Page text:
It looks like you're new here. If you want to get involved, click one of these buttons!
A famous mathematician wrote me, saying:
Hi John, Usually I’m asking you a math question but I’ve heard you sent a couple years on climate issues so perhaps I can ask a question in that subject as well. There is a number that seems very relevant to the climate discussion which I have never heard: The expected residence time or half-life of a molecule of CO_2 once released into the atmosphere.
I read statements like “most of the worlds fossil fuel reserves must never be burned”. If one takes “never” to mean “not in the next 500 years” then this statements seems right if the half-life is long, say >100 years. On the other hand if the half life is short, say <10 years, then it seems a question of limiting production of CO_2 to the absorption rate. I realize this is not quite as simple as a single number because , for example, CO_2 is absorbed in building coral reefs and if climate change destroys these reefs it will lower the absorption rate. On the other hand hire CO_2 could plausibly expand forests increasing the absorption rate. But setting these finer points aside, do you know the current ½-life of CO_2 in the atmosphere?
Great to hear from you! The question of the half-life of CO2 is a bit complicated for two reasons.
First, an individual molecule of CO2 will leave the atmosphere and go into the ocean or plant material fairly soon: perhaps about 3-5 on average. But these molecules then come back into the atmosphere fairly rapidly too, since plants respire - they emit CO2 when they metabolize, just like us - and oceans both absorb CO2 and emit it.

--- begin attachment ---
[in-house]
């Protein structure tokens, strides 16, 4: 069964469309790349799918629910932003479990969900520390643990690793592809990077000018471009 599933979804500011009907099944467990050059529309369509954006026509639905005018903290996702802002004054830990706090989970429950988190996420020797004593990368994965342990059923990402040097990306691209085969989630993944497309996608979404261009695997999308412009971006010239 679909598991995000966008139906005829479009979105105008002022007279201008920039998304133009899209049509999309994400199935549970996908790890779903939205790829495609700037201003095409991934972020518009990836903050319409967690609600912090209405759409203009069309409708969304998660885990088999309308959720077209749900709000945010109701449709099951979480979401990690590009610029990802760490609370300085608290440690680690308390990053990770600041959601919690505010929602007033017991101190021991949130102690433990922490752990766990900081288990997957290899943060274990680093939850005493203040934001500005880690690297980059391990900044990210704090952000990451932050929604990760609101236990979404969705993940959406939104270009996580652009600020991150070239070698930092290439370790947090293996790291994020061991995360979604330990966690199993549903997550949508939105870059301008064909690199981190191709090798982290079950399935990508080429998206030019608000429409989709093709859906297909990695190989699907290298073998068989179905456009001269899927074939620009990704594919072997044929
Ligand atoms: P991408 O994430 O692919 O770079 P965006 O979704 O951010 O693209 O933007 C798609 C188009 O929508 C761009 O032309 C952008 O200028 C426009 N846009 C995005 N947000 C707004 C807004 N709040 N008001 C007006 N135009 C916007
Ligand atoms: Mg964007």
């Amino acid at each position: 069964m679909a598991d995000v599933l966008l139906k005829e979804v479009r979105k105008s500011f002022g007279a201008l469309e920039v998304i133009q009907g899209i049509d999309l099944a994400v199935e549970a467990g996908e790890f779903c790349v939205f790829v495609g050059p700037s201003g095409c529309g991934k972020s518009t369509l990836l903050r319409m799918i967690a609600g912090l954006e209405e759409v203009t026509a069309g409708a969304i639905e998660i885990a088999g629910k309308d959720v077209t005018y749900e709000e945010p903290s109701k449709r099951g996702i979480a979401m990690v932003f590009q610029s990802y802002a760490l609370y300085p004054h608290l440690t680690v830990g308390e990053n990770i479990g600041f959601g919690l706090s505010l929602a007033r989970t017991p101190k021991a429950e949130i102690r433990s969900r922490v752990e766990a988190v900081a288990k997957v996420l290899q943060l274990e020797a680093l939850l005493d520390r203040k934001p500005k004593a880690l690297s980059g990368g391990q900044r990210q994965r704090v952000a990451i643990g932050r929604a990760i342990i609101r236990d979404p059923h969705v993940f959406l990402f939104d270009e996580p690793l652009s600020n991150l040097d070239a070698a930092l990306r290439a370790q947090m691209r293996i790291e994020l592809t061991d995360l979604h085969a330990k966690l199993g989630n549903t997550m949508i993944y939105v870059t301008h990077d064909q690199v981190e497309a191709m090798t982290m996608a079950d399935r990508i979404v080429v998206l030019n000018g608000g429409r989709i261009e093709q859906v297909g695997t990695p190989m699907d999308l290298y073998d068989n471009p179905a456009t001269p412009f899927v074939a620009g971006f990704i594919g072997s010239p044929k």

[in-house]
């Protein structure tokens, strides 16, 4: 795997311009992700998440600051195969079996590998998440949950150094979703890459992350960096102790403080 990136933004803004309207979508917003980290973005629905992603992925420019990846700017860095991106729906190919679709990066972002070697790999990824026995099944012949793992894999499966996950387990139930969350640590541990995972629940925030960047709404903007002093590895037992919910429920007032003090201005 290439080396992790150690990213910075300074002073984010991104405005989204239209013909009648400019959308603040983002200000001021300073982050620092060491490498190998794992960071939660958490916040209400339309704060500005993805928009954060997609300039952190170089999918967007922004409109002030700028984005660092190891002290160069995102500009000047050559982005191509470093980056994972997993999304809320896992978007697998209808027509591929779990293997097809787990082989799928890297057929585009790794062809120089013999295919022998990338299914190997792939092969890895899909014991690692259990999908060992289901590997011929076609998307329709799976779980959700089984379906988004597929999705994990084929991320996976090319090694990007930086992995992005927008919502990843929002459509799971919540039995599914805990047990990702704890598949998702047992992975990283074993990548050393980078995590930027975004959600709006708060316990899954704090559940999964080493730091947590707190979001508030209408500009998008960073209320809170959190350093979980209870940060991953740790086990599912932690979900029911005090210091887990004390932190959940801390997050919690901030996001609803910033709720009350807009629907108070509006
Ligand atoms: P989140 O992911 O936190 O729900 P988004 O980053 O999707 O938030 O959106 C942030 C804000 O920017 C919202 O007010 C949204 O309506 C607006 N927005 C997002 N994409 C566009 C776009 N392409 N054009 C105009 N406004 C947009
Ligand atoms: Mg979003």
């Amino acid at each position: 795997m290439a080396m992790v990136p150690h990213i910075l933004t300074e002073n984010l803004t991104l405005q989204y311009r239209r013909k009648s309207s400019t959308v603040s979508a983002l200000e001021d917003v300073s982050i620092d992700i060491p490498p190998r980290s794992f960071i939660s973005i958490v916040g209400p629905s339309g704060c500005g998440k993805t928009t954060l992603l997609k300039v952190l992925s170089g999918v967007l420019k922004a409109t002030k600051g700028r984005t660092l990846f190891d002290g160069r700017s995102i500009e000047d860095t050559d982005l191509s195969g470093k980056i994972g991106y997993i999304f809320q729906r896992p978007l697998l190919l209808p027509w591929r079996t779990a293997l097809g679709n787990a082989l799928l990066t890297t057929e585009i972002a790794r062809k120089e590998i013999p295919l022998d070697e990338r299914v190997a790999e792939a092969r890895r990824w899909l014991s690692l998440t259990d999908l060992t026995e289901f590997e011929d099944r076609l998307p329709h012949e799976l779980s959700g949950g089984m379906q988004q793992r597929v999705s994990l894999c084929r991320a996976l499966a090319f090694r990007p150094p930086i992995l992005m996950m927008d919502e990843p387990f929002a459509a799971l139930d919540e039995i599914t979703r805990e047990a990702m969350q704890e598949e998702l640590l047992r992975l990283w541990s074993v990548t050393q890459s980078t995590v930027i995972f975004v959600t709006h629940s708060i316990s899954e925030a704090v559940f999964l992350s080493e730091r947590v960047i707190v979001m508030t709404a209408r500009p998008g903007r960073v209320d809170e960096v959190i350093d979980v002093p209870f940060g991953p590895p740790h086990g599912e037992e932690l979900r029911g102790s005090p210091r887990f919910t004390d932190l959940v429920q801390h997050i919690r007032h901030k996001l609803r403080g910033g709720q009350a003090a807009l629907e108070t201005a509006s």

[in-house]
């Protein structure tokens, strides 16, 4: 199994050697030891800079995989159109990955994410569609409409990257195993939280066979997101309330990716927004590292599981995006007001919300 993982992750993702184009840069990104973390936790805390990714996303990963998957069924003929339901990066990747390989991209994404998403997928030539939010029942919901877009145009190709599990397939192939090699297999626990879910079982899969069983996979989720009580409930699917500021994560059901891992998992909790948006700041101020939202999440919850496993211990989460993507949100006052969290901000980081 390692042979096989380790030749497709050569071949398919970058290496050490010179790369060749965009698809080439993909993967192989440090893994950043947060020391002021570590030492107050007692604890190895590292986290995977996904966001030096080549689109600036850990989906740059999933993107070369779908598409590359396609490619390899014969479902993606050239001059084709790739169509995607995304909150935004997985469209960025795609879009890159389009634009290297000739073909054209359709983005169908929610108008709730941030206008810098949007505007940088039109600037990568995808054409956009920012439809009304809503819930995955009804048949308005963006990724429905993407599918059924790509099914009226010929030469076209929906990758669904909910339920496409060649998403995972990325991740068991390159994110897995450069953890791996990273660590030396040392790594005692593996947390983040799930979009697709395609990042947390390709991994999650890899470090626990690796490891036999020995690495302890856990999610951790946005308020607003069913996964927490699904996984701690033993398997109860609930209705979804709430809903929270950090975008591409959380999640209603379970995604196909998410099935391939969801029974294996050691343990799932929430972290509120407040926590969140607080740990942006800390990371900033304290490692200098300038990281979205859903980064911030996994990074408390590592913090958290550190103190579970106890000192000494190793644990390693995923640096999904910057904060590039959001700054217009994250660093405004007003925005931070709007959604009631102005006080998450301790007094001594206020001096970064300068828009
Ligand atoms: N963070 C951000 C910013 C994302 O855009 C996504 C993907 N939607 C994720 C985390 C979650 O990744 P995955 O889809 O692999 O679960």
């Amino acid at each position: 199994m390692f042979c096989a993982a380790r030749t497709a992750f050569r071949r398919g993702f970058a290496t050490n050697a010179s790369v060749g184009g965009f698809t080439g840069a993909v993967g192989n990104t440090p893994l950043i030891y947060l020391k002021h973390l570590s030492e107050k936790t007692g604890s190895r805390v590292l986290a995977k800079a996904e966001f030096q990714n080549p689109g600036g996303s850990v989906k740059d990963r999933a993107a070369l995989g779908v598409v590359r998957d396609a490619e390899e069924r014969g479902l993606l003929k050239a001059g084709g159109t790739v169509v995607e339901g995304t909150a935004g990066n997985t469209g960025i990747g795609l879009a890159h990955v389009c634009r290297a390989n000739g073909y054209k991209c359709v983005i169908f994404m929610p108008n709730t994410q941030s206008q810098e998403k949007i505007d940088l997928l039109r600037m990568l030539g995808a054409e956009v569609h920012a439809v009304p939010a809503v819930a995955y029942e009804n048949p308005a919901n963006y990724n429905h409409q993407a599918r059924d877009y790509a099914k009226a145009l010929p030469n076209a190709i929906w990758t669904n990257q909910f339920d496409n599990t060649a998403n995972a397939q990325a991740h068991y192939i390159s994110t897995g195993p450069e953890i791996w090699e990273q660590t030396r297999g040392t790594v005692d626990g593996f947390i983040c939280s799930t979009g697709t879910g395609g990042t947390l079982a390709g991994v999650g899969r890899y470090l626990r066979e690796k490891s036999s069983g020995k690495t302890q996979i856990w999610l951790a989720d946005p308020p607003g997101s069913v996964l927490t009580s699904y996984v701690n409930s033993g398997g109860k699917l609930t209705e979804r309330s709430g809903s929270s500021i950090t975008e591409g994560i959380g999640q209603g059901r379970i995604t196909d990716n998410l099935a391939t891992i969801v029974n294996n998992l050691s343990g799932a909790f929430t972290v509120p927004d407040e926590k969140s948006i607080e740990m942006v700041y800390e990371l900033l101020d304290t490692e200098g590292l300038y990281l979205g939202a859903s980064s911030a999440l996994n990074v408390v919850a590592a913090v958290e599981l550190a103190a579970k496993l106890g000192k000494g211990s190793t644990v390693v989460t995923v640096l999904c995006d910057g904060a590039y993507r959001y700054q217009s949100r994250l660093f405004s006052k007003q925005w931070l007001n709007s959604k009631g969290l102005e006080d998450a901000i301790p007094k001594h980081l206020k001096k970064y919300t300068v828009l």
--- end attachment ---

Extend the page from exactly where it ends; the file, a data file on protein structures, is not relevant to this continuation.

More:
So, the relevant quantity is not the mean time an individual molecule of CO2 stays in the atmosphere before it is first absorbed. A more relevant quantity is this: if we emitted a pulse of CO2 into the atmosphere, say a gigatonne, what fraction of this gigatonne would remain in the atmosphere as a function of time?
Second, this function does not decay exponentially over time, so the concept of half-life is not an adequate way to summarize what happens. Different processes occur at radically different time scales - quick processes on land, slower absorption by seawater, even slower absorption by deeper layers of the ocean, even slower conversion into limestone.
It is rather complicated to estimate this function, but here's what some experts think:
Very roughly: once carbon dioxide is put into the atmosphere, about 50% of it will stay there for decades. About 30% of it will stay there for centuries. And about 20% will stay there for thousands of years
This is the sense in which "most of the worlds fossil fuel reserves must never be burned".
The other aspect, of course, involves how much carbon there is down there, available to be burned. For now I'll just say there's a lot.
Here is some more information on the CO2 lifetime issue, from the "Azimuth Project":
It's also worth noting that the "impulse response" described in this graph (mathematically a Green's function) is good only in a linear approximation. As you noted, it's possible, even likely, that we are heating up the Earth enough to push certain quantities into nonlinear regimes - "tipping points" - that may affect the rates at which carbon is processed. These tipping point issues are quite hard to predict, though hundreds of scientists are trying.